Deploying a Wicket App on Google’s AppEngine

Google’s App Engine (GAE) cloud infrastructure provides a fast and easy way to deploy a Java web application to the public web. And it’s free up to a certain traffic threshold. So, I tried it with a Wicket application and had to overcome some small obstacles. Following is a description of the steps necessary to deploy a Java application (precisely, a Wicket application) to Google App Engine.

Create a GAE account

Go to and create an App Engine account. If you already have a Google Mail account, it’s just a click.

>Install GAE SDK

Download the GAE SDK for Java here. Unzip it anywhere on your hard drive.

Prepare your Java application for GAE

Next to the standard web.xml deployment descriptor you need to provide a descriptor called appengine-web.xml in the WEB-INF folder of your WAR. Following is the content of an appengine-web.xml with which I successfully deployed a demo app on App Engine:
<?xml version="1.0" encoding="utf-8"?>
<appengine-web-app xmlns="">
  <!-- Version must only contain letters, hyphens ("-") and numbers! Otherwise, 
    a HTTP 500 will occur on update -->

Take care that the content of the version tag contains only letters, numbers or hyphens (no periods!). Otherwise you get an inexpressive HTTP 500 error when deploying the application.

Additionally to providing a depoyment descriptor you have to adhere to some restrictions GAE imposes on java applications. The main restrictions are:

  • Your application may not store anything in the local filesystem (which actually already is a constraint of the servlet API, but most application servers do not enforce this rule)
  • Your application may not use all classes of the JRE. For example, AWT/Swing classes are a no-go for GAE applications. The classes you may use are listed in a white list.

The second restriction is by far the more constraining. You simply cannot run an application on GAE that uses one of the prohibited classes! This makes the deployment of applications built without GAE in mind a gamble.

Prepare your Wicket application for GAE

The steps above are valid for all Java applications. For making a Wicket application ready for GAE, simply put the Google App Engine Initializer in the classpath of your application and you’re done. The initializer will automatically configure your Wicket application on startup so that it adheres to the GAE restrictions. Among other things, the initializer configures your application not to use Wicket’s DiskDataStore which stores the PageMap in the file system.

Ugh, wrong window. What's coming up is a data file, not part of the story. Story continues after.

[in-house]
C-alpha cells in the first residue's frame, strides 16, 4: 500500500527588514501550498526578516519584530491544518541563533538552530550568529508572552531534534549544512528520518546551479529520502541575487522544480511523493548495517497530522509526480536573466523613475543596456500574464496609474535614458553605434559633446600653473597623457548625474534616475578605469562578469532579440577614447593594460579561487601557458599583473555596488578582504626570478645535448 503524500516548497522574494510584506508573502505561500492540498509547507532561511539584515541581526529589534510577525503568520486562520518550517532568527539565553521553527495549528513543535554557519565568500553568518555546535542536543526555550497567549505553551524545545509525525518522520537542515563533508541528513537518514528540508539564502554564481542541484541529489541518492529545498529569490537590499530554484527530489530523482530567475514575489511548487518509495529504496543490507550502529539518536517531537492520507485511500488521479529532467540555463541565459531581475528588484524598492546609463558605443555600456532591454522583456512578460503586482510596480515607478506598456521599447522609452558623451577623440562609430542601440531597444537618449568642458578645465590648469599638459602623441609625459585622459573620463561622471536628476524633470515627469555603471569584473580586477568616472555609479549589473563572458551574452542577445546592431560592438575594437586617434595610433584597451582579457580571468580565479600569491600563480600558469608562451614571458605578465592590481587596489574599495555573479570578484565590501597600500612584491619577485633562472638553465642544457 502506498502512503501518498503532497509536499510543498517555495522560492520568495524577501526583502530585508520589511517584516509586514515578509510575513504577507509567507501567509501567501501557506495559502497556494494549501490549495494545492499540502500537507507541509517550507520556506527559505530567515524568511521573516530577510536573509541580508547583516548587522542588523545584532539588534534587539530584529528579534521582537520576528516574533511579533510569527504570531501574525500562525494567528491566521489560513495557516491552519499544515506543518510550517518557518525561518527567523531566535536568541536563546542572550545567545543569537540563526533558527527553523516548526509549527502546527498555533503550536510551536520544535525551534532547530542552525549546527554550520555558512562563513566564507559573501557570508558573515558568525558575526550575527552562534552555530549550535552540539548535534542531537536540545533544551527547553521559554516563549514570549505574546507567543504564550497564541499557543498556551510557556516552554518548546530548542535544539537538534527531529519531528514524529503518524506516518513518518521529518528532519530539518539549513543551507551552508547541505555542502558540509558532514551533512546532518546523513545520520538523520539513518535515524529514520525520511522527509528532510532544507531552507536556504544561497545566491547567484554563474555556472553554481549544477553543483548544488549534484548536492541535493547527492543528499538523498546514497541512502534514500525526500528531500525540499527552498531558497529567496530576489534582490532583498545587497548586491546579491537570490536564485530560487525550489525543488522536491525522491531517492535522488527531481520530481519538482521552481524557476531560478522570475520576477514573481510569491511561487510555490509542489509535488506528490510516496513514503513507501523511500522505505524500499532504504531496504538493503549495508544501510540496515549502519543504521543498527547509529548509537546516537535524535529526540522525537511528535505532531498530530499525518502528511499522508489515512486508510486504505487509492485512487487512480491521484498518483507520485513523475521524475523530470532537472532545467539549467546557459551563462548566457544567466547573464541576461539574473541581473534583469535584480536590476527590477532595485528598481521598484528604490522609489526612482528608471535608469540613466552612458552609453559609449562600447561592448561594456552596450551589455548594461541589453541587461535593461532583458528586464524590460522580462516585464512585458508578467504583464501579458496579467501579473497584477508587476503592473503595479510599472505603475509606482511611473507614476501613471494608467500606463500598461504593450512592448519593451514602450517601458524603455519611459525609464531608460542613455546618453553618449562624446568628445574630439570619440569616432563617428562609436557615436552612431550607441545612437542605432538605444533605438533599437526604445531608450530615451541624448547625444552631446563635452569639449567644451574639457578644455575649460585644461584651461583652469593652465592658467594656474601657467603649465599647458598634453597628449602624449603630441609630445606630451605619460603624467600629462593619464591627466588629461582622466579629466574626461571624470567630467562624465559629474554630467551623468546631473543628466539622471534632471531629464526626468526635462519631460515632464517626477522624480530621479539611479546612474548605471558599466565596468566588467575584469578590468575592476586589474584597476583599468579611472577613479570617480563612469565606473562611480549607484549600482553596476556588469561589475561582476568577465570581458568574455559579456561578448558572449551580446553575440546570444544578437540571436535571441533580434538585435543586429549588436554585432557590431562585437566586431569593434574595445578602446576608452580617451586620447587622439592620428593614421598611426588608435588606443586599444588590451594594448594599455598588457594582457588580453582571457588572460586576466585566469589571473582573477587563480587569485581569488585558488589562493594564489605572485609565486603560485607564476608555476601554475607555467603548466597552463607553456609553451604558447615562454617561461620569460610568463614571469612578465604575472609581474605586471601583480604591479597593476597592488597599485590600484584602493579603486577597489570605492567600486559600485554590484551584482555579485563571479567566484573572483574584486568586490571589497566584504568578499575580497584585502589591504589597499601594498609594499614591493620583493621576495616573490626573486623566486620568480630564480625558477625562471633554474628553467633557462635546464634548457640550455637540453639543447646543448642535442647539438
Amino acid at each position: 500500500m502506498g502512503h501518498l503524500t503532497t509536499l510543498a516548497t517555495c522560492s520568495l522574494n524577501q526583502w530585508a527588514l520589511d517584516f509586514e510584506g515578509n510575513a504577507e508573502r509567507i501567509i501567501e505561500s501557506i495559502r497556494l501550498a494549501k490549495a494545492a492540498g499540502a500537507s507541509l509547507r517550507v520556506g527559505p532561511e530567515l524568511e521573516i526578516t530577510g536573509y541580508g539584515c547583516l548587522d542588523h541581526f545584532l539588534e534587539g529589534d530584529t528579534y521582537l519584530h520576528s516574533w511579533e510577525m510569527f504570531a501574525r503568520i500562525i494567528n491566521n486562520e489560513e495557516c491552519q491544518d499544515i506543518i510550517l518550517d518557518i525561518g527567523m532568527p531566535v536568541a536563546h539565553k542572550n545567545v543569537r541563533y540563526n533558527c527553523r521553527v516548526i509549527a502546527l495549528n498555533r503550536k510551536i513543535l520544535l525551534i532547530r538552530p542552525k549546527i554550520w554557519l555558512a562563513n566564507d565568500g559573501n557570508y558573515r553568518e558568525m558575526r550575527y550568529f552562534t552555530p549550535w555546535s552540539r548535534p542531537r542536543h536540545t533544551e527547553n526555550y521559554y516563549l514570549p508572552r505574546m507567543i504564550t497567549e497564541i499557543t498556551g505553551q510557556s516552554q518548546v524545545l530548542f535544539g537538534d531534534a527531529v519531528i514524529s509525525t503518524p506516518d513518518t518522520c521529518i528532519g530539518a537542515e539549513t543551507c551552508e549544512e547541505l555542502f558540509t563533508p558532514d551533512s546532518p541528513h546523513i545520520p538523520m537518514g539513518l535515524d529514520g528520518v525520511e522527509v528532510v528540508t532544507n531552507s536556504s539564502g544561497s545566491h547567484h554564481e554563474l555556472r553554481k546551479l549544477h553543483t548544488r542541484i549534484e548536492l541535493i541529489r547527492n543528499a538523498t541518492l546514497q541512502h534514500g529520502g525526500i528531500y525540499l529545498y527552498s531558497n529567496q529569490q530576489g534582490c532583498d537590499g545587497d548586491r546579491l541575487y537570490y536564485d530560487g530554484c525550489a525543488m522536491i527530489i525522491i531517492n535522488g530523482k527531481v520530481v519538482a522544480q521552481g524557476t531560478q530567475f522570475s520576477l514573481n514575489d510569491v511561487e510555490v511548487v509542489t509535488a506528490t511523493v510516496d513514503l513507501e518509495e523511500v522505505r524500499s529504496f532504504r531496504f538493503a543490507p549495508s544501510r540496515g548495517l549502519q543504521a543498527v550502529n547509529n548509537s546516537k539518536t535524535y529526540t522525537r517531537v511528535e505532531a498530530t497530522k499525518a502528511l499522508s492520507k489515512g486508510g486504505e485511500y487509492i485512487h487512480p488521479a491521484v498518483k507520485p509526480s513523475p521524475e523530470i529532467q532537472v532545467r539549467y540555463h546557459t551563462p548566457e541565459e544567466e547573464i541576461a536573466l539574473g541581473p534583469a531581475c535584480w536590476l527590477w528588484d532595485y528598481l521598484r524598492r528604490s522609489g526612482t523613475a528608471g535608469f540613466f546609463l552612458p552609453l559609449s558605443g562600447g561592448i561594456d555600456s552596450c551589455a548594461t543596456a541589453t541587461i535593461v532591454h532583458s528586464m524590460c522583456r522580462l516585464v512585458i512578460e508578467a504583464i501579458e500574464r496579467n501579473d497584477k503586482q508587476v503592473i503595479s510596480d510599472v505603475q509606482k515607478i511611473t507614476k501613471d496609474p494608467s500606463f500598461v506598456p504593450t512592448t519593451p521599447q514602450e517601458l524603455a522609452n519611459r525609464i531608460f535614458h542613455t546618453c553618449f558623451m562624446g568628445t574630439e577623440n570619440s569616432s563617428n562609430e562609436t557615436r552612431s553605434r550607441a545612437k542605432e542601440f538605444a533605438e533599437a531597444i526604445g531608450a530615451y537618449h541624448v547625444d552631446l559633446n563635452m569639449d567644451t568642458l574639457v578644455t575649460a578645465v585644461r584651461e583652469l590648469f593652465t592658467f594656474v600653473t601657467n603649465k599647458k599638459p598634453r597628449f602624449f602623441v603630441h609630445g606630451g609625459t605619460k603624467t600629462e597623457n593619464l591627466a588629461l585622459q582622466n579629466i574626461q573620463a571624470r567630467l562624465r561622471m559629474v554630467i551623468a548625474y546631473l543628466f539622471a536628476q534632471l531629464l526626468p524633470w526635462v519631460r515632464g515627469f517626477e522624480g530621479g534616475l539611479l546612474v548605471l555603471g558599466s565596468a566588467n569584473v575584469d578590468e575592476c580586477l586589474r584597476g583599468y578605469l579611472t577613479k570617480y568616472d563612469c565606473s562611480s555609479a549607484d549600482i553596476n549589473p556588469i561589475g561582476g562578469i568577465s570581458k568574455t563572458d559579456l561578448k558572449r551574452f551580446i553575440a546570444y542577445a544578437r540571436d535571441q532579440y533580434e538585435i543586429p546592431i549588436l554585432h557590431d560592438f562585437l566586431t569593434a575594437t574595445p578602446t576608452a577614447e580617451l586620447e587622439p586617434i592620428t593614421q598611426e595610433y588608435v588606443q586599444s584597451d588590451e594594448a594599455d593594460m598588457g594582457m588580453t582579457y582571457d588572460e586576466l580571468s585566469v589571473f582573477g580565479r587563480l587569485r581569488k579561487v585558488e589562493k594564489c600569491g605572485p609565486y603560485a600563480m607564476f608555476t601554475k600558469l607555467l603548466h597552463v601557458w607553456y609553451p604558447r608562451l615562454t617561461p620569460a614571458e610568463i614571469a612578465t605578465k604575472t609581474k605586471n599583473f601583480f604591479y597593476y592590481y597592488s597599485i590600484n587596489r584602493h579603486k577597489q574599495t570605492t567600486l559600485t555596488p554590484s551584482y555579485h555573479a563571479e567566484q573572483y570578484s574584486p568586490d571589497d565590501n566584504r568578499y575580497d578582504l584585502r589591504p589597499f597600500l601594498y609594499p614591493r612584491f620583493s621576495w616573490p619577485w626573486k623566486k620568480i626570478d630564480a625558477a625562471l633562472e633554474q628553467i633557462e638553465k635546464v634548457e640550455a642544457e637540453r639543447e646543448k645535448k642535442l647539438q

If you want to have full control over how your Wicket application is configured, you have to make the necessary configurations in your application’s init method yourself (but you have to find out yourself what configurations are necessary for the application to run on GAE).

Deploy your application on the GAE development server

To test if your application runs on GAE, run the following command:

<path_to_appengine_sdk>/bin/dev_appserver.cmd <path_to_your_war>

where points to a directory (expanded war archive) and not a war file.

On http://localhost:8080 you should now see your application.

Deploy your application into the GAE cloud

To finally deploy your application to the cloud, run the following command:

<path_to_appengine_sdk>/bin/appcfg.cmd update <path_to_your_war>

where  again points to a directory. You will be prompted to enter your GAE login credentials before the application will be uploaded.

You should then be able to access your application on


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